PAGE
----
WASHINGTON – On Aug. 5, 2012, after completing a nine-month, 354 million mile journey, mission controllers at NASA’s Jet Propulsion Laboratory will attempt to break the fall of a rover-carrying spacecraft traveling at about 13,000 miles per hour to zero and set down the rover in a Martian crater.
The landing sequence for the Mars rover Curiosity is called the “Seven Minutes of Terror.”
For the first time, NASA will use an untried descent and landing technique to lower Curiosity to the surface near Gale Crater using a sky crane. The entire landing sequence will be controlled by computers relying about 500,000 lines of code that will control no less than 76 rockets and thrusters.Mission managers won’t know whether it worked for 14 minutes, the time it takes a signal from Mars to travel back to Earth.
To the casual observer, using a sky crane to land on Mars may look crazy, but “it is the result of reasoned engineering thought,” argues JPL’s Adam Steltzner, chief engineer for the Mars Science Laboratory.
“If any one thing doesn’t work just right, it’s game over,” adds JPL’s Tom Rivellini.
Previous Martian landings used what amounted to air bags to break the fall of rovers. Curiosity is too big and heavy – about the size of an SUV – to use that landing method. Hence, JPL engineers came up with a system of braking rockets, a huge parachute and the sky crane to slow Curiosity’s fiery entry into the faint Martian atmosphere and gently deposit it in Gale Crater, which is suspected of harboring signs of Martian life.
The JPL engineers and scientists are sticking their necks way out on this mission, and that’s precisely the type of technological risk-taking that is needed to explore the solar system with our marvelous machines.
My guess is that the first manned mission to Mars will be a one-way trip. We simply lack the propulsion technology to break out of the Martian "gravity well" and return home. This is controversial, but probably the only way humans will get to the Red Planet until we figure out a better form of propulsion that doesn't require dragging along millions of tons of fuel for the return flight.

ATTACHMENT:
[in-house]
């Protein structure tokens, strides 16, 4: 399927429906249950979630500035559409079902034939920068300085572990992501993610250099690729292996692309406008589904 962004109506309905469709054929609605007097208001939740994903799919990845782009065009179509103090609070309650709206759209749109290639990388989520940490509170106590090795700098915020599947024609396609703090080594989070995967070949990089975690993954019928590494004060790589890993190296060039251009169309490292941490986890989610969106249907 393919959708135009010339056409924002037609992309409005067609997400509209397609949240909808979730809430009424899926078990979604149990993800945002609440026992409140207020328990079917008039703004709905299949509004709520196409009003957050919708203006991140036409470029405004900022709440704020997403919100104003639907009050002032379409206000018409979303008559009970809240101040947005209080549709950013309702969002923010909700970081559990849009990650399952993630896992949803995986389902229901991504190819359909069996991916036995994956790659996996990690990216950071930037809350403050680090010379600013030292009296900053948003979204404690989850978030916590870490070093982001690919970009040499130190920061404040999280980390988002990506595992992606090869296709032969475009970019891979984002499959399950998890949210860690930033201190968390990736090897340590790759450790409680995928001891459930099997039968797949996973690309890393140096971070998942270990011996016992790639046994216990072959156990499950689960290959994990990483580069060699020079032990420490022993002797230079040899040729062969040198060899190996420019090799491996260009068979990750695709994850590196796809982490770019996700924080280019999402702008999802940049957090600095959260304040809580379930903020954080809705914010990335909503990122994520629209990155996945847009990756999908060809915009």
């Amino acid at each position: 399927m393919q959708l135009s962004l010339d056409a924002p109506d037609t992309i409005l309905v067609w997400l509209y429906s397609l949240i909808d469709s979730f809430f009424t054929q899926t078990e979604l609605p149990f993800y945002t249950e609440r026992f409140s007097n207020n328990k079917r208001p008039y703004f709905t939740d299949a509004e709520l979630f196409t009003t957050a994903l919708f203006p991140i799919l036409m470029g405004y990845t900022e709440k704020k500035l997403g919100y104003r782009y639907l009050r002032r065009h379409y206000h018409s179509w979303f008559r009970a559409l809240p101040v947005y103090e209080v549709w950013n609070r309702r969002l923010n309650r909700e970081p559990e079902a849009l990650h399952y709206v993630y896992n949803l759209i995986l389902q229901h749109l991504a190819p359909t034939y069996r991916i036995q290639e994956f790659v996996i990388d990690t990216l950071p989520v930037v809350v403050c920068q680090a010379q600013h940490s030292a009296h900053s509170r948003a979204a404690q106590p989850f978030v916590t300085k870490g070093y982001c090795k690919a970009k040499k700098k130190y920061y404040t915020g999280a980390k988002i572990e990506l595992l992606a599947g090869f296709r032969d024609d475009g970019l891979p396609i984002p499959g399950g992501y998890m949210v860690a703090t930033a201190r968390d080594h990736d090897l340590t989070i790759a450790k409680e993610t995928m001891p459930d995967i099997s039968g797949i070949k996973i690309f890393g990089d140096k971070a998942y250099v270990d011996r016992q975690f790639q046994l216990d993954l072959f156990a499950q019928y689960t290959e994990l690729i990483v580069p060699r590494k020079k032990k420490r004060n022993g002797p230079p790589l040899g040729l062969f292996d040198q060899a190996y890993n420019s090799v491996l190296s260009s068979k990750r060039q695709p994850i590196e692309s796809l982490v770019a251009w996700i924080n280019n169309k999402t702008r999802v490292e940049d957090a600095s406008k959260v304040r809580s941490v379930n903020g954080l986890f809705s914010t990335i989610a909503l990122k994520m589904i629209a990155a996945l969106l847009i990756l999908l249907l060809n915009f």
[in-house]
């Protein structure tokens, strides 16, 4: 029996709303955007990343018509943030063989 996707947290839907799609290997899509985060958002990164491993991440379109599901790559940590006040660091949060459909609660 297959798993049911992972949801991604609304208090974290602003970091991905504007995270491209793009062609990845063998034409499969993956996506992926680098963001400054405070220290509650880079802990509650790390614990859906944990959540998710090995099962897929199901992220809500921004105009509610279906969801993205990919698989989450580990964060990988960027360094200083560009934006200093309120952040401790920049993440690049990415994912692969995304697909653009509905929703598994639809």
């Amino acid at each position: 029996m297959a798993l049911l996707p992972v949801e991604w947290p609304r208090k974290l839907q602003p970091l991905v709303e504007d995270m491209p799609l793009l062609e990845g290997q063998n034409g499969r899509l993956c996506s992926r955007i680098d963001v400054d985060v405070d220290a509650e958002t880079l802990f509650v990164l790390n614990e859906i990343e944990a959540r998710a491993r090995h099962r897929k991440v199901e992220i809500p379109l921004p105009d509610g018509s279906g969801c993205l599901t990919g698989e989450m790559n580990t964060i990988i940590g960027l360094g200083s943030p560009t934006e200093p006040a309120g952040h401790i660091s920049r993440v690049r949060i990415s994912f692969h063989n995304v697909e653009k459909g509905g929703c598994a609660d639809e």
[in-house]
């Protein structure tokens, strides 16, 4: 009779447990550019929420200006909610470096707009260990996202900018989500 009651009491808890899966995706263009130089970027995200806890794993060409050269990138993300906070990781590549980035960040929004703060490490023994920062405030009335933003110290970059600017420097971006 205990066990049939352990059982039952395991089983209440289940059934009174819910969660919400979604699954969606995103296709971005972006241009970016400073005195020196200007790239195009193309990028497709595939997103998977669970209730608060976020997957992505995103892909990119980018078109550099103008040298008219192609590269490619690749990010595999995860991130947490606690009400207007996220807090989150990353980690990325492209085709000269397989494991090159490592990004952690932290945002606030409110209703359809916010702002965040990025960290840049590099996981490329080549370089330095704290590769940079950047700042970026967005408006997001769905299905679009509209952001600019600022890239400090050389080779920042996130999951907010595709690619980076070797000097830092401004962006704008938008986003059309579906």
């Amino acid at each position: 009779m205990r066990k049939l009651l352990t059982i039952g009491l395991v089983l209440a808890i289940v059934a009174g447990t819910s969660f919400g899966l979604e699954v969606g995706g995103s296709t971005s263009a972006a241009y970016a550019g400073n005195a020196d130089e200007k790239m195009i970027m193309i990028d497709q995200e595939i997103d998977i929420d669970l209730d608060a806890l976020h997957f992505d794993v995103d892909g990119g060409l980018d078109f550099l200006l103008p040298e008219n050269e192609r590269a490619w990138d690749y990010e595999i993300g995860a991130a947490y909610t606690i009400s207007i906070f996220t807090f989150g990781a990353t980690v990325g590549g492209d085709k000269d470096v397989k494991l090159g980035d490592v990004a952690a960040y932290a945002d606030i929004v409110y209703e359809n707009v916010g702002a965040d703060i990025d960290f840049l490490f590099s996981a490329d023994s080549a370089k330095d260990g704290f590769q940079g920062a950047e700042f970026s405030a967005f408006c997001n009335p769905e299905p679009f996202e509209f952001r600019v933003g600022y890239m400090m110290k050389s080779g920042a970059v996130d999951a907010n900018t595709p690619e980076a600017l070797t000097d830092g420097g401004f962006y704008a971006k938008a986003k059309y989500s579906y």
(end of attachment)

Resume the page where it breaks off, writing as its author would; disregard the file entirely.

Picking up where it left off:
I think the simple answer is that Mars is much farther from Earth than the moon. The Apollo landings had the advantage of Houston being able to monitor telemetry, critical LM systems and fuel consumption in near-real time. Due to the distance and comms delays, a Mars landing must be autonomous, and hopefully the system is designed to interpret onboard radar and adjust the flight profile "on the fly."
*Not singling out DrQuine - this is a generic statement*
One thing I've learned over the years; when it comes to large design and engineering programs like this, I assume anything I may have "thought" of, so did they, and got there much faster than I would have. As with any endeavor, or simply our day to day jobs, when you have your nose in it 24/7 you see things others around you couldn't if they wanted to. I'm all for design reviews; they are a vital part of the engineering practice. But doesn't it burn your behind when someone asks "Did you think of xxx"? In your head your saying "Yes, and for xxx reasons I abandoned that idea. If you were as focused on this as I am you would not have asked that question". This is not to say I work in a bubble, or don't value others thoughts and ideas. Just the opposite; I think I'm pretty good at what I do, evaluate all reasonable options before coming to a decision. If I get "stuck" I'll ask for input. Certainly there is no way JPL could have explained every aspect of every decision they made in a short video (or even a video 30 hours long). Given the resources available to them (I'd love to have 1% of the computing power available to them for FEA) I have to imagine they've examined every past mission that we know about (and those we don't) to come to the decisions they did.